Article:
In the industry this is called a PIP.  So now what? On to the next one?  The next idea is to incorporate breakfast buffets (a la Embassy Suites?), socialize the meal process and streamline food and beverage service to cut back on labor costs.  This will, however, be implemented gradually, starting with some test markets to see if the idea works.  Although I am not a frequent HI, I actually like this idea.  That said, while the whole social networking thing is an interesting concept, most lobbies I see aren't usually big hubs of activity unless there is free food.  Also, just because you finish one program does not mean you should not be on to the next idea to maintain relevance.  It is almost like the people who redesign the menus at casual restaurant chains -- finish one and start the next!  I also wonder if some franchisees will try to incorporate the cheaper portions of this idea faster to cut labor cost.  I'll be interested to see whether and how this is implemented and whether this and the other HI upgrades pay off.

Completely OT: an immigration and tourist visa proposal

Okay, I'm taking a risk here, especially after the whole "I think Sarah Palin is a lousy speaker" debacle at ICSC.  And I know this has almost nothing to do with commercial real estate. But what the heck.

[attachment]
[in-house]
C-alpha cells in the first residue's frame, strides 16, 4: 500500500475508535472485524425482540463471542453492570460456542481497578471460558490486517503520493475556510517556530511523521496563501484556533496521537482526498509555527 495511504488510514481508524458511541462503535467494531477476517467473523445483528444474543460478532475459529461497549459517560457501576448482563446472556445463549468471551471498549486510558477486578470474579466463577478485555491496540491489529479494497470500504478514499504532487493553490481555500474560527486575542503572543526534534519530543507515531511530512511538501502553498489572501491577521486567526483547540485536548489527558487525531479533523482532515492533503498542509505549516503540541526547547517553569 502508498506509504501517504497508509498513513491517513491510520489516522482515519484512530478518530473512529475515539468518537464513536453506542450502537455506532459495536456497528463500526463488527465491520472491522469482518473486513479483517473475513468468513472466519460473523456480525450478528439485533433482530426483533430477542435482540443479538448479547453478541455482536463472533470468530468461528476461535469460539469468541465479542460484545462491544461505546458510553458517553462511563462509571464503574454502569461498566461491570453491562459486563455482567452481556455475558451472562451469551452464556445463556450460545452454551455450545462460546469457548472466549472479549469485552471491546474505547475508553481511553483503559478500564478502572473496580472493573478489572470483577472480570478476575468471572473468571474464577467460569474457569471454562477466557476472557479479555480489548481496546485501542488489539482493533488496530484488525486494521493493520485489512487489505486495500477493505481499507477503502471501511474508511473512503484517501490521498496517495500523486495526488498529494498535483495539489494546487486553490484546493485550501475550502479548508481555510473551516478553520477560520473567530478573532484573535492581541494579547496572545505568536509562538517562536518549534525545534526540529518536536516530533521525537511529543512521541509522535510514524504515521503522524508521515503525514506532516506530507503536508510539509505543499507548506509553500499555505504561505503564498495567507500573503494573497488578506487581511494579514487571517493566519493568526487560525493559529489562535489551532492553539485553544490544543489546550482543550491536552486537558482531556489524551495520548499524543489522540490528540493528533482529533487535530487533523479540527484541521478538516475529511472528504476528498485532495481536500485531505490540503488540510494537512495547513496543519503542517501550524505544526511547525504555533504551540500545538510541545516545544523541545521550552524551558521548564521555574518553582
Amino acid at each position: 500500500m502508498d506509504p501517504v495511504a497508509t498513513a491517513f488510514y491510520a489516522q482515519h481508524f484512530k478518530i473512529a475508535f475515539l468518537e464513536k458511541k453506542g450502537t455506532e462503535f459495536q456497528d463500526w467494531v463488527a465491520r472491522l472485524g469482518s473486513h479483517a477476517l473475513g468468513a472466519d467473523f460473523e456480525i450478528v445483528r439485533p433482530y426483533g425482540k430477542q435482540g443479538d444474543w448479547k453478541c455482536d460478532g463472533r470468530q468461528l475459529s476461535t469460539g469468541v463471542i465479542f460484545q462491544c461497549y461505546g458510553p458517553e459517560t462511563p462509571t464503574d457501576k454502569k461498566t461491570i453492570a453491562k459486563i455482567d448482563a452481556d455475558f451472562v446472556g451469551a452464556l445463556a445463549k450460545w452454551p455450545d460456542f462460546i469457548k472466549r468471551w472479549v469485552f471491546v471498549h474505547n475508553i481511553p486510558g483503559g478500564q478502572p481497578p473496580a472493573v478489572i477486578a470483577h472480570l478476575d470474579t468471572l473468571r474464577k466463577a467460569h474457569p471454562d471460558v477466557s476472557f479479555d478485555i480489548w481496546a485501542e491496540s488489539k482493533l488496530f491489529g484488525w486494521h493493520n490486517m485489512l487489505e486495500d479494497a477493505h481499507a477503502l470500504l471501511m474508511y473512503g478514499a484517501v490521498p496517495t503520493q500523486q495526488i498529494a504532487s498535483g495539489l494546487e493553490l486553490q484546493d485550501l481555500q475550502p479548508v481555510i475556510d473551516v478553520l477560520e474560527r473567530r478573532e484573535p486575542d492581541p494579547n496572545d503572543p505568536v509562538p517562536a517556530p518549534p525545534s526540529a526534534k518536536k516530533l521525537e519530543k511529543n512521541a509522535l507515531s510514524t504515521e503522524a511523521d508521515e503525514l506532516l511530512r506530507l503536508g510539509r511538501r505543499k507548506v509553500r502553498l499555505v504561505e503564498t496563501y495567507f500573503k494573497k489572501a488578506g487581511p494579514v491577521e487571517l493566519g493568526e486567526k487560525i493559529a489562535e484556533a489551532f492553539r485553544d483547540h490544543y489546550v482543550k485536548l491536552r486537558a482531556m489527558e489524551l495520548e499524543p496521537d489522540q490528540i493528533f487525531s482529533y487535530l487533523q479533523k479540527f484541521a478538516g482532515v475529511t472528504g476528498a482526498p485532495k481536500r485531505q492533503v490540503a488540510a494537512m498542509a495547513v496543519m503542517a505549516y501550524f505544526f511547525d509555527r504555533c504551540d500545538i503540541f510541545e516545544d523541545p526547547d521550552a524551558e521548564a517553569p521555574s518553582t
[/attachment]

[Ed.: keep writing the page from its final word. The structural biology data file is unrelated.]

I am a firm believer in common sense when it comes to immigration.  As the husband of a legal immigrant, I believe in open borders -- to an extent.  If someone, for instance, is most likely going to make a significant contribution to our country, why not let that person in? Take my wife, for instance.  She jumped through years and years of hoops to obtain a green card and her "blue passport" (meaning US citizenship).  Her marrying me had nothing to do with it.  And she is a most productive member of society, treating our children and paying oodles and gobs of taxes to boot.  I want the best and brightest of the world -- doctors, engineers, software pros, etc. -- to come here to the maximum extent possible.  We have some programs available to encourage this, and I want more.

What has stuck in my mind for the last decade or so is our visa policy in some cases.  I am seeing my family driven crazy by i.  Take my highly-educated niece, for example.  When her father was dying, our government refused her a visa on the grounds that she was a "flight risk" and not likely to return home because her application to join her family in the US was still pending. Because we did not to do anything illegal or risk her application, she never got to see her father again.  She subsequently obtained her green card (after an eleven year wait) and promptly found a high-paying job as a software consultant.